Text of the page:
Johnson helpfully cites sources for his words, and here gives a quote from Dryden. This is from John Dryden's poem "Palamon and Arcite", a reworking of The Knight's Tale, published in "Fables, ancient and Modern" in 1700. You'd expect Johnson to have preserved the spelling, but when we look on line for a scanned copy of this book we find:

So in the original from 1700 it is Poleax (spelling variant #4!!). There are also later printings of this poem which change it to Poleaxe, so perhaps Johnson was referring to them. Note also the reference to "Coat-armour, imitating Scale"!

Since "Palamon and Arcite" was a retelling of The Knight's Tale it is perhaps no surprise that at the end of the book Dryden gives Chaucer's original text, and it has the old spelling "polax":

(Though note knyf has changed to knife). Hence we have now seen that the spelling "poleax" was in use by 1700, and with full knowledge that this was a change of spelling from middle english. During this period English saw a major upheaval, changing from Middle English into something very close to the English of today, and this change of spelling was just one of many changes.

According to The Oxford English Dictionary we can date this introduction of the "e" in the middle as starting in the 16th century and becoming the usual spelling after 1625.

The Rebutal
There are several possible grounds by which one might claim that Pollax is the correct spelling - let's examine them one at a time.

Poleaxe is an incorrect spelling
Any spelling listed in the Oxford English Dictionary is "correct". Poleaxe is spelled this way in the OED, so cannot be called incorrect.

Poleaxe is a modern spelling
The OED dates it back to the 16th century, and we've seen the "e" in the middle in a document from 1700, it is most definitely NOT a modern spelling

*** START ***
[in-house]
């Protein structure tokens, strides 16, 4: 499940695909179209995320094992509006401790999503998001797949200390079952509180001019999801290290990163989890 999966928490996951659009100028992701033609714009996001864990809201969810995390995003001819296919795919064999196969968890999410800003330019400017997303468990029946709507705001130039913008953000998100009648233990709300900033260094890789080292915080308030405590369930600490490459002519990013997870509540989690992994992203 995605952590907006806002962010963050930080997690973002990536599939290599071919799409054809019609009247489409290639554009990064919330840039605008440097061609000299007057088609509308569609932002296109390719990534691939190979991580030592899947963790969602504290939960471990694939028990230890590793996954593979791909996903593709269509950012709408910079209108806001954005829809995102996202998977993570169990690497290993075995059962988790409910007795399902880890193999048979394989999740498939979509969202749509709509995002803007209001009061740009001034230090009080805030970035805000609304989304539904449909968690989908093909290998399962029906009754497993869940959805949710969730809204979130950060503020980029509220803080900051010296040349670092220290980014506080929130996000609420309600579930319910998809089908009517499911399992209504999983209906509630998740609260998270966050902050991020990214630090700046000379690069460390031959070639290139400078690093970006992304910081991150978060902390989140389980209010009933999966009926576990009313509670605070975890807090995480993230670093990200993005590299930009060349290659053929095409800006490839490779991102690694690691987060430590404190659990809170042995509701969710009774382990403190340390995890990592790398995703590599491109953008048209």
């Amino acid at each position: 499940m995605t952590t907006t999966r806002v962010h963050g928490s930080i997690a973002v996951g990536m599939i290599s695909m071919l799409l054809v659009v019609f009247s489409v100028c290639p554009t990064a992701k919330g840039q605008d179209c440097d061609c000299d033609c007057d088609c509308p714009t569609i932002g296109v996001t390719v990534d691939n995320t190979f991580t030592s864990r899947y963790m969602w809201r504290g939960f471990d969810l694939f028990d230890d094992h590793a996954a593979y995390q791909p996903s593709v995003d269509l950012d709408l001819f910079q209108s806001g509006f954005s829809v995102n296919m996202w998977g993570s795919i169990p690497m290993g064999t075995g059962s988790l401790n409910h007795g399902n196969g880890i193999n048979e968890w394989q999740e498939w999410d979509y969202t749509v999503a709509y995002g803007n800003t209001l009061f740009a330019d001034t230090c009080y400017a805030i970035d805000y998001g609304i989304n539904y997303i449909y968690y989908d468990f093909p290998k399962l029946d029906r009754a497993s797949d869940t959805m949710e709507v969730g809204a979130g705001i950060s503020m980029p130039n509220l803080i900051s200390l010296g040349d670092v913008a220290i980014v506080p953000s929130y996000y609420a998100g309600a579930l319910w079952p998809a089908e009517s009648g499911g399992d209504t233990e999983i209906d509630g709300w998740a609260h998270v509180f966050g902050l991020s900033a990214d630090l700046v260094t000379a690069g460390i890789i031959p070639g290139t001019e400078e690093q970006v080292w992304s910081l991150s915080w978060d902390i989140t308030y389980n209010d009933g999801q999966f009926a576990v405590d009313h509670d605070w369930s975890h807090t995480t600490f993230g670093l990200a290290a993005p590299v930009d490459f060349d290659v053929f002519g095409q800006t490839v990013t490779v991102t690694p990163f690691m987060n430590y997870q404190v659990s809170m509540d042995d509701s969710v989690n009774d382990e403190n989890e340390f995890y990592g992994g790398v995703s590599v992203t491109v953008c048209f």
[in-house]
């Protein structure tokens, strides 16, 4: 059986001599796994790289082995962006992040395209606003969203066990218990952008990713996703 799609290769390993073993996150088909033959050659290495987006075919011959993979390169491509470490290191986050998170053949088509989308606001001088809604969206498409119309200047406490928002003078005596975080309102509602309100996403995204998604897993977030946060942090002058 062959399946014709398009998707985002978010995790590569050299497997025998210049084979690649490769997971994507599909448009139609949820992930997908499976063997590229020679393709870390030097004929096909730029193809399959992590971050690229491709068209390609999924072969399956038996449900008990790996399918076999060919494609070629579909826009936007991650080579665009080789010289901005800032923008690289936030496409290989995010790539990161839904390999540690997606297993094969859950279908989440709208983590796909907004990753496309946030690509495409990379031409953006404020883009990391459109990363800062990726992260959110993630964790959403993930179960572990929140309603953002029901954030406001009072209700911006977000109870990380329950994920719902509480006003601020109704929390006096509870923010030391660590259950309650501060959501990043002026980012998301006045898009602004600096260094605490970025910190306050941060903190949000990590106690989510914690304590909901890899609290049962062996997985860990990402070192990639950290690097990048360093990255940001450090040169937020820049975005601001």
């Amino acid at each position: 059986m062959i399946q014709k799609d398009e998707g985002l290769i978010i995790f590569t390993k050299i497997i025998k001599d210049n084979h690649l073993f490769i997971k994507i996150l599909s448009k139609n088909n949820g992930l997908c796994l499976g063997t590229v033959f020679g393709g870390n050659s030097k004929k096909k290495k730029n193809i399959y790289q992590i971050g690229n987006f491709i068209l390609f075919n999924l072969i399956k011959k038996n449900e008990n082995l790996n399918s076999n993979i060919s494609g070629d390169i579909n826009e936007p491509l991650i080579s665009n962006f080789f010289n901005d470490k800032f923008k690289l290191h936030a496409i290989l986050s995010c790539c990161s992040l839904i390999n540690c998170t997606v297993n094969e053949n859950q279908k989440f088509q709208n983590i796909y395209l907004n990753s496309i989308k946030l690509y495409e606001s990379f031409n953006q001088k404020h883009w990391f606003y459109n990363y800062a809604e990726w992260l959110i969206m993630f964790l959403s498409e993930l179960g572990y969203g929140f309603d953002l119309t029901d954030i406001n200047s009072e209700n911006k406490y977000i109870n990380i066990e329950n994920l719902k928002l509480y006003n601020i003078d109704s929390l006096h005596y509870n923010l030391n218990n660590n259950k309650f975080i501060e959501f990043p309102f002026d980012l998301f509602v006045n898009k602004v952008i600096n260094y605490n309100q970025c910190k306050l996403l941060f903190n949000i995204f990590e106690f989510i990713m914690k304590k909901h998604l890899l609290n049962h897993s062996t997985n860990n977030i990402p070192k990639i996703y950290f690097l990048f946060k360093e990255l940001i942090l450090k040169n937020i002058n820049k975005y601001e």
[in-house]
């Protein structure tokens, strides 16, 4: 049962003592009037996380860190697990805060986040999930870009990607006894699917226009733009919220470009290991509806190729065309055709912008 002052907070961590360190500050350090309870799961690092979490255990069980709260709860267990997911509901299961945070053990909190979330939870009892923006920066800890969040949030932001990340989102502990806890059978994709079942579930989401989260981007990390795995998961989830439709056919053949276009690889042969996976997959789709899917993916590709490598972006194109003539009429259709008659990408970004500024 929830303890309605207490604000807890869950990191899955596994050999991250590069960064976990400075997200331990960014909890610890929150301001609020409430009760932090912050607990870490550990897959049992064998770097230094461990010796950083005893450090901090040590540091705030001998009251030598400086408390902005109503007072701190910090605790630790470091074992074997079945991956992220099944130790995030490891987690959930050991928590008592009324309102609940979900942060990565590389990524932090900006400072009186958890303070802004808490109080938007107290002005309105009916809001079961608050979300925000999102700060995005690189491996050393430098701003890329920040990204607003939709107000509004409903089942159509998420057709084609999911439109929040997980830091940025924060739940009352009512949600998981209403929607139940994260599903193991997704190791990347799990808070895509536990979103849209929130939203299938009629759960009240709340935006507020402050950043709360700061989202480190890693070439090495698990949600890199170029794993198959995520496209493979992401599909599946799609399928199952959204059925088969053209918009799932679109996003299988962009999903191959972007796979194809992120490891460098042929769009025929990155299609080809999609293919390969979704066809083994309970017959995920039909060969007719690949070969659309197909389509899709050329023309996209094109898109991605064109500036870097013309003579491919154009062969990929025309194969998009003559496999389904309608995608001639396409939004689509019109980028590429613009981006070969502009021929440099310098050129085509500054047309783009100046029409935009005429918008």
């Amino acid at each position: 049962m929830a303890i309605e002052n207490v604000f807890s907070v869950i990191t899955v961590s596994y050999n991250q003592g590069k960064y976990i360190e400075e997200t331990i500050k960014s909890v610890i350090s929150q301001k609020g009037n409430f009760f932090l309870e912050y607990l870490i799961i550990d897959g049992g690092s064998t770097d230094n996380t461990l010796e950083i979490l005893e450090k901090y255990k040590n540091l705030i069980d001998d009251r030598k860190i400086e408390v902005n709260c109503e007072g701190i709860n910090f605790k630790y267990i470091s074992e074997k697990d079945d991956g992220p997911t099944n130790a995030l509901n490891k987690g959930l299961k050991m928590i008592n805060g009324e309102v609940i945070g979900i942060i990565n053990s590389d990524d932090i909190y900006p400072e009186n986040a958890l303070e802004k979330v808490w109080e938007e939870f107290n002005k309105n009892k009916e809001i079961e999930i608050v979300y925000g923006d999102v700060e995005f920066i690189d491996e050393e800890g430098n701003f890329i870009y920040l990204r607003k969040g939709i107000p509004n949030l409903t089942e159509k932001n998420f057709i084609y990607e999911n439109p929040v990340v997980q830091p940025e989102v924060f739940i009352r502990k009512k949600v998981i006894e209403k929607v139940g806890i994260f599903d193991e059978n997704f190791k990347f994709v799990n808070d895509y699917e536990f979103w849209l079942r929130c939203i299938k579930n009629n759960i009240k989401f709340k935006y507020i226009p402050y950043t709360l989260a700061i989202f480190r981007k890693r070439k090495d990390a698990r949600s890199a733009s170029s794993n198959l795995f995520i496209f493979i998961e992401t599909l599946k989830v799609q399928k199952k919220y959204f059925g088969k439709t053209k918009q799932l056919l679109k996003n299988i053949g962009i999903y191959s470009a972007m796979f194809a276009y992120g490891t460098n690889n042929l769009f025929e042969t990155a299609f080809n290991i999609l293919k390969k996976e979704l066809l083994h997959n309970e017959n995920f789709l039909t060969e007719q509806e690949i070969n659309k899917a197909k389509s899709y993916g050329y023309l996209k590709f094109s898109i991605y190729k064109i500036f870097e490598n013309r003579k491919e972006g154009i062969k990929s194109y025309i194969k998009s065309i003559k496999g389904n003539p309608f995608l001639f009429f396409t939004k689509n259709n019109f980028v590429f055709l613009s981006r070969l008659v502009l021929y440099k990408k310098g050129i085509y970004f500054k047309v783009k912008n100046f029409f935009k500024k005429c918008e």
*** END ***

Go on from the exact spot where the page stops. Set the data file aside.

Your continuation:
Poleaxe is an anachronstic spelling  - it post dates the period of the weapon
The weapon called the pollax/poleaxe was in use roughly from 1300-1700. Thus for nearly half this period "poleaxe" was a normal spelling, and it was the usual spelling for the last 75 years of this period.

Pollax is the original spelling, and therefore correct
By this argument we should use "knyf" for knife. We cannot replace English spellings with those from Middle English.

Poleaxe is etymologically incorrect and misleading
Many words are equally so. "Shamefaced" is a corruption, it comes from Middle English scamfæst, which is scam ("shame") + fæst ("fast"). So it *should* be shamefast. The change from "fast" to "faced" changes the meaning to imply showing guilt on the face. This does not mean we should change the meaning of Shamefaced in the dictionary to match the old meaning, nor should we change its spelling.

So it will be Poleaxe in Explore ;-)

1 comment:

  1. I'm happy with your analysis. Besides pollax sounds too much like poll tax, which is a weapon of a different sort.